While Justin Trudeau was off to New Brunswick, and Andrew Scheer elsewhere, it was up to Erin O’Toole to lead off, reading a quote about the job of the opposition to ask questions, attributing it to the PM, and wondered why the government wouldn’t let Daniel Jean appear before committee. Ralph Goodale calmly responded that the crux of the motion was around the Atwal invitation, that it was rescinded. O’Toole insisted two more times that MPs had a right to hear the briefing, but Goodale defended Jean’s career and insisted there were no contradictions in the positions put forward. Pierre Paul-Hus tried again twice in French, and Goodale poked holes in the Conservative Supply Day motion in return. Guy Caron was up next for the NDP, and decried that only $15 million out of the $1 billion given to CRA to combat tax evasion. Lebouthillier reminded him that the investment was over five years, and it would be ramped up in order to take a strategic approach. Caron then railed that the CRA’s anti-avoidance committee met in secret, while Lebouthillier said that it was a committee of experts that meets as necessary. Peter Julian took over in French, and demanded taxation on web giants, to which Bill Morneau said that they were conducting studies to ensure that the system would work well. Julian changed to English to insist that studying the issue would mean doing nothing, but Morneau reiterated that they wanted to have a plan before acting.

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QP: Twin moral panics in play

While Justin Trudeau was off to Toronto, Andrew Scheer was present for Question Period, and he led off with the role that Christopher Wylie, the infamous “Facebook whistleblower” had worked for the Liberals, and demanded answers. Scott a Brison pointed out that the Liberal Research Bureau had already issued a statement saying that they decided not to go ahead with his services and that he had no access to voter data. Scheer lamented that Trudeau didn’t answer — being cute because Trudeau was not present — and when he continued to rail about Wylie, Brison reiterate his response, and hit back with contracts the Conservatives tendered for their own data services. Alain Rayes took over in French to ask the same thing two more times, and Brison repeated his responses (albeit in English). Scheer got back up to rail about the “peoplekind” joke and the apparently scandalous news that Service Canada is not supposed to use the honourifics of “Mr.” of “Mrs.” The horror! Jean-Yves Duclos assured him that they can still use the honourifics, but that they were working to be more inclusive of all gender identities. Guy Caron led off for the NDP, condemning the lack of action on tax evasion despite the $1 billion investment to do so. Diane Lebouthillier got up to assure him that they were looking into tax evasion and had new agreements to get necessary data, and when Caron got up to rail that CRA was slapped with a $1 million fine for abusive behaviour, Lebouthillier reiterated that the case dated back to the Conservatives. Peter Julian got up to repeat the condemnation around tax evasion in English, and Lebouthillier reminded him that they now have the data they need. Julian tried one more time, throwing every thing else in the question, and Lebouthillier retorted that the OECD has recognised Canada’s leadership in data-driven combatting against tax evasion.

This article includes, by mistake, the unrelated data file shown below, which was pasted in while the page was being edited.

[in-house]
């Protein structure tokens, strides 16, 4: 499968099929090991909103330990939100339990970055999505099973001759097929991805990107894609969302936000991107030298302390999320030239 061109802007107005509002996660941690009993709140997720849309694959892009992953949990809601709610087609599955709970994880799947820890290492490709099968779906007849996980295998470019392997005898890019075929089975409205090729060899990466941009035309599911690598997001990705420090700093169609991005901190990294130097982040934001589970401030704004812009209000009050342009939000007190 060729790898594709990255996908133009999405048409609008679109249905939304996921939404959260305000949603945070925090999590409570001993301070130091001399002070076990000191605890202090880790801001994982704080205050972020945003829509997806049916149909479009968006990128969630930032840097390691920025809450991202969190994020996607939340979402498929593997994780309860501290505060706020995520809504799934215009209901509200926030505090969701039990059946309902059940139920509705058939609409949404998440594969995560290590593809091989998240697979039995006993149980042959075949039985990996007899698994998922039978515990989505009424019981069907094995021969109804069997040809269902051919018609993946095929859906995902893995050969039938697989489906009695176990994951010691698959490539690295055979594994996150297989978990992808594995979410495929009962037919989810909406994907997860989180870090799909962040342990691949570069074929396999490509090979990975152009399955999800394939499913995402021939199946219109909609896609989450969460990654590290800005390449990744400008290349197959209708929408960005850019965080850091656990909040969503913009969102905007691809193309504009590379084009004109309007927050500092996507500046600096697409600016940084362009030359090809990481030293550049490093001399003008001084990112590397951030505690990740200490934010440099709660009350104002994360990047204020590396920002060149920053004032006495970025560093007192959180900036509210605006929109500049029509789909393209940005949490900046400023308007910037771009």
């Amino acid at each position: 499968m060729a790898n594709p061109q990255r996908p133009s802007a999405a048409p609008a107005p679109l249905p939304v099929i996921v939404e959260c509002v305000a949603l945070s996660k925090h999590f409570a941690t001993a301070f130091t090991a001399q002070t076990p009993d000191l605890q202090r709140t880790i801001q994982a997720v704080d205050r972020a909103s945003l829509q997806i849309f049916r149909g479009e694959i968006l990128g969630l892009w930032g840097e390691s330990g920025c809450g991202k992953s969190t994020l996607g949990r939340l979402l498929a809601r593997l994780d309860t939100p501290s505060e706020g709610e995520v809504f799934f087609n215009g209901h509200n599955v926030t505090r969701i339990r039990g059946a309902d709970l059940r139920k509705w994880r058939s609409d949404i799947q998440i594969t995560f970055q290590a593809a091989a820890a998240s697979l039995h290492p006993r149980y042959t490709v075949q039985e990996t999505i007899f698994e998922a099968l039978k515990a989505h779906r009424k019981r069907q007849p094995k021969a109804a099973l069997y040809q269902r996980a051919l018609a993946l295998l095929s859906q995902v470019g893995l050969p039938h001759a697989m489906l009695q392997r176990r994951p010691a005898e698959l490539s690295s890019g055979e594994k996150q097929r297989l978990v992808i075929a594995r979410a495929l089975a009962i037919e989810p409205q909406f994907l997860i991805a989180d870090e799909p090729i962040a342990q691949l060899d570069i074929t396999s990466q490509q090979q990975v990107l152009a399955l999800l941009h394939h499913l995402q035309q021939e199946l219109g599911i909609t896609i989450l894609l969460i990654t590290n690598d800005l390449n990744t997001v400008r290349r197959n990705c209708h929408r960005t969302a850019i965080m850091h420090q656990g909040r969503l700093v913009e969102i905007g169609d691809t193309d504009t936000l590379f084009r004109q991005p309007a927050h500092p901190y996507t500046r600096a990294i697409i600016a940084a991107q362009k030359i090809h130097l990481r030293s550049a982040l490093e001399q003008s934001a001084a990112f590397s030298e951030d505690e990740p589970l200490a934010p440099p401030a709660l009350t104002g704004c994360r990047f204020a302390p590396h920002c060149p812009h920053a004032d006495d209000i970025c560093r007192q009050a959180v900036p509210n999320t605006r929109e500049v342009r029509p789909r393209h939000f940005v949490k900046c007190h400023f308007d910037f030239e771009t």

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Roundup: Chickpea politics

One never thought that pulses – and chickpeas in particular – would be the cause of a supposed major political crisis in this country, and yet here we are. The problem is that the supposed problem is almost entirely fictional. News that India raised their tariffs on chickpea imports to some sixty percent was treated by the Conservatives as a direct response to the Jaspel Atwal incident and the supposition by certain senior officials in Canada that some rogue Indian factions arranged for him to be there in order to embarrass Trudeau as a way of demonstrating that the Canadian government is soft on Khalistani extremists. Except that’s not it at all – India raised their tariffs on all of their imports, and Canada barely exports any of those particular chickpeas to India. Australia is taking a bigger hit that Canada is on these tariffs, so if that’s somehow Trudeau’s fault, I’m open to hearing it.